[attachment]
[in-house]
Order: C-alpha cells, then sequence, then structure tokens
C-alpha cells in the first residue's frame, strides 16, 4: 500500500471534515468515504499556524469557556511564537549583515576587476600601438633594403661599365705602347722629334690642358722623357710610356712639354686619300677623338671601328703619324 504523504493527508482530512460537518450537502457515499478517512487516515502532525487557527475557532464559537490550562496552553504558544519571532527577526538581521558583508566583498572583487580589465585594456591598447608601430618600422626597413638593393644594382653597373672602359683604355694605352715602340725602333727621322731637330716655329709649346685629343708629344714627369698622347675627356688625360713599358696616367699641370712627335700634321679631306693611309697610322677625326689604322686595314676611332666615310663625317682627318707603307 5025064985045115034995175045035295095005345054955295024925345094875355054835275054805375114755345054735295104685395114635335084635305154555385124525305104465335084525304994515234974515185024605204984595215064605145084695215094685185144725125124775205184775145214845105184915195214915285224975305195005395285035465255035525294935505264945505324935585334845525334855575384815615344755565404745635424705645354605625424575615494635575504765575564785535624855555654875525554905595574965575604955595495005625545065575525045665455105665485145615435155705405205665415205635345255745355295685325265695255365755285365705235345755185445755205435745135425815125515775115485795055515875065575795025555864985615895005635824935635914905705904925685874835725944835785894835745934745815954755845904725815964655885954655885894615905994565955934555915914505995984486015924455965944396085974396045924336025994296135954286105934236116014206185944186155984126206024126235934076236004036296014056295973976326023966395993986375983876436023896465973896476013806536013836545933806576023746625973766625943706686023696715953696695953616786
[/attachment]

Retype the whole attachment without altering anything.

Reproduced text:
[in-house]
Order: C-alpha cells, then sequence, then structure tokens
C-alpha cells in the first residue's frame, strides 16, 4: 500500500471534515468515504499556524469557556511564537549583515576587476600601438633594403661599365705602347722629334690642358722623357710610356712639354686619300677623338671601328703619324 504523504493527508482530512460537518450537502457515499478517512487516515502532525487557527475557532464559537490550562496552553504558544519571532527577526538581521558583508566583498572583487580589465585594456591598447608601430618600422626597413638593393644594382653597373672602359683604355694605352715602340725602333727621322731637330716655329709649346685629343708629344714627369698622347675627356688625360713599358696616367699641370712627335700634321679631306693611309697610322677625326689604322686595314676611332666615310663625317682627318707603307 5025064985045115034995175045035295095005345054955295024925345094875355054835275054805375114755345054735295104685395114635335084635305154555385124525305104465335084525304994515234974515185024605204984595215064605145084695215094685185144725125124775205184775145214845105184915195214915285224975305195005395285035465255035525294935505264945505324935585334845525334855575384815615344755565404745635424705645354605625424575615494635575504765575564785535624855555654875525554905595574965575604955595495005625545065575525045665455105665485145615435155705405205665415205635345255745355295685325265695255365755285365705235345755185445755205435745135425815125515775115485795055515875065575795025555864985615895005635824935635914905705904925685874835725944835785894835745934745815954755845904725815964655885954655885894615905994565955934555915914505995984486015924455965944396085974396045924336025994296135954286105934236116014206185944186155984126206024126235934076236004036296014056295973976326023966395993986375983876436023896465973896476013806536013836545933806576023746625973766625943706686023696715953696695953616786